Privacy is becoming a more significant concern for the average person. Censorship is affecting many people. Corporations are selling your data as a commodity.

Privacy-focused apps minimize these problems. Yet, getting privacy often costs three things:

Oxen helps reduce these costs. It gives developers a base to build fast, usable, and inexpensive privacy solutions. 

Oxen has significant advantages over other onion-routing solutions

There are other onion networks today, such as Tor and I2P. These provide some amount of privacy when online, but Oxen has advantages.

Basics of onion networks

You’ll need to understand the basics of an onion network to see Oxen’s advantages. 

If you connect to a website or service, they can see your IP address and other metadata. This data lets governments, corporations, and others find your identity and activity.

An onion network gives privacy by routing web requests through many other nodes. These nodes don’t know where the original request started. They only know which node forwarded the request to them. This disconnect means that nobody can trace your request back to you.

Tor and I2P both use this structure. Yet, the way that they implemented it has vulnerabilities and lacks some features.

Oxen solves Tor’s centralization problem

Tor relies on Directory Authorities (DAs). These are volunteer-operated centralized servers that power the network.

Unfortunately, this centralization makes Tor vulnerable to an attack. If a government shuts down some of these servers, the network becomes unstable.

On top of that, the US government developed Tor. This involvement might make some users wary.

Oxen solves these problems by using service nodes instead of centralized servers. It was also developed and operated by the community.

Oxen reduces I2P’s performance, reliability, and access problems

I2P’s structure can cause the network to become unreliable when its nodes get out of sync. Oxen avoids this problem by using blockchain staking to keep its network in sync.

Oxen supports higher speeds than I2P. Every client connected to I2P becomes a node. These clients bottleneck I2P’s network to the speed of the slowest node. In contrast, Oxen has minimum requirements for service nodes. These requirements keep underperforming nodes from slowing its network.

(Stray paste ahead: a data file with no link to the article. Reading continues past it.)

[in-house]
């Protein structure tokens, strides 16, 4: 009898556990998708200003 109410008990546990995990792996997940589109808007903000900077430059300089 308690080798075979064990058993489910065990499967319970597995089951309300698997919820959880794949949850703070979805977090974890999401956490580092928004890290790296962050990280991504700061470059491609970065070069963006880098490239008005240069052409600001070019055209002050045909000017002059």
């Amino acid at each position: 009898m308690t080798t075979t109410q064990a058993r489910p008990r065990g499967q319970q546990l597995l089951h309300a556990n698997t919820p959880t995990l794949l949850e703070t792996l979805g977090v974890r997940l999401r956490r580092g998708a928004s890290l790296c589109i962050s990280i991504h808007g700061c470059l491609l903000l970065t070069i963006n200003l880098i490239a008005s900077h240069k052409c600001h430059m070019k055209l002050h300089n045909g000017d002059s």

Many users want to use the whole internet. I2P doesn’t formally support this – it only allows browsing its internal network. Oxen’s exit nodes allow users to access the entire internet.

Oxen offers higher speeds, allowing everyday features

Tor only supports connections over transmission control protocol (TCP). I2P, as mentioned, can suffer from slow speeds.

These eliminate features we take for granted, like video, voice, and streaming.

Oxen supports all IP-based protocols. Its dedicated, high-performing service nodes increase the network’s speed compared to competitors.

Supporting more protocols with higher speed enables standard high-bandwidth features. This encourages users to use Oxen. More users increases burning, which helps the price to rise.

Oxen is more resistant to some attacks

Fewer vulnerabilities encourage developers to build and users to adopt Oxen’s ecosystem. A larger ecosystem and more adoption help the price of OXEN increase.

Centralized server attacks

Tor’s centralized servers make it vulnerable to attacks, instability or shutdown. Oxen’s decentralization eliminates this possibility.

Sybil attacks

Other networks are also vulnerable to Sybil attacks. If someone controls a large number of nodes, they can compromise a user’s privacy.

Oxen’s tokenomics make it extremely expensive, if not impossible, to perform a Sybil attack. Running a node costs 15,000 OXEN, discouraging malicious actors from trying to control too many nodes.


Oxen preserves its history with checkpointing, limiting the amount of damage an attacker can do.

Nothing can change beyond the last two checkpoints (eight blocks). 

Oxen incentivizes security in a way that increases its token’s value

Service node providers receive rewards, which encourage new service nodes to open.

More service nodes increase the security of the network. They also make it more difficult for anyone to compromise or shut down Oxen.

Each service node requires staked OXEN, which increases the demand for the token. This demand helps the price to rise.

Total Oxen service nodes over time. Source: Oxen Dashboard

Oxen holders can also profit from staking, even if they don’t have enough tokens or knowledge to run a server node. Users can stake their Oxen in the Oxen Wallet to receive rewards. 

Staking by smaller holders increases demand and encourages token holders not to sell. Less selling and more buying promote higher OXEN prices.

Oxen has an ambitious roadmap

Oxen has plans for the future that could trigger a significant increase in its token’s price. You can view these plans on its latest roadmap.

The OUSD stablecoin

Oxen plans to launch a stablecoin, OUSD.

This stablecoin would allow users to store funds on the network without worrying about price fluctuations.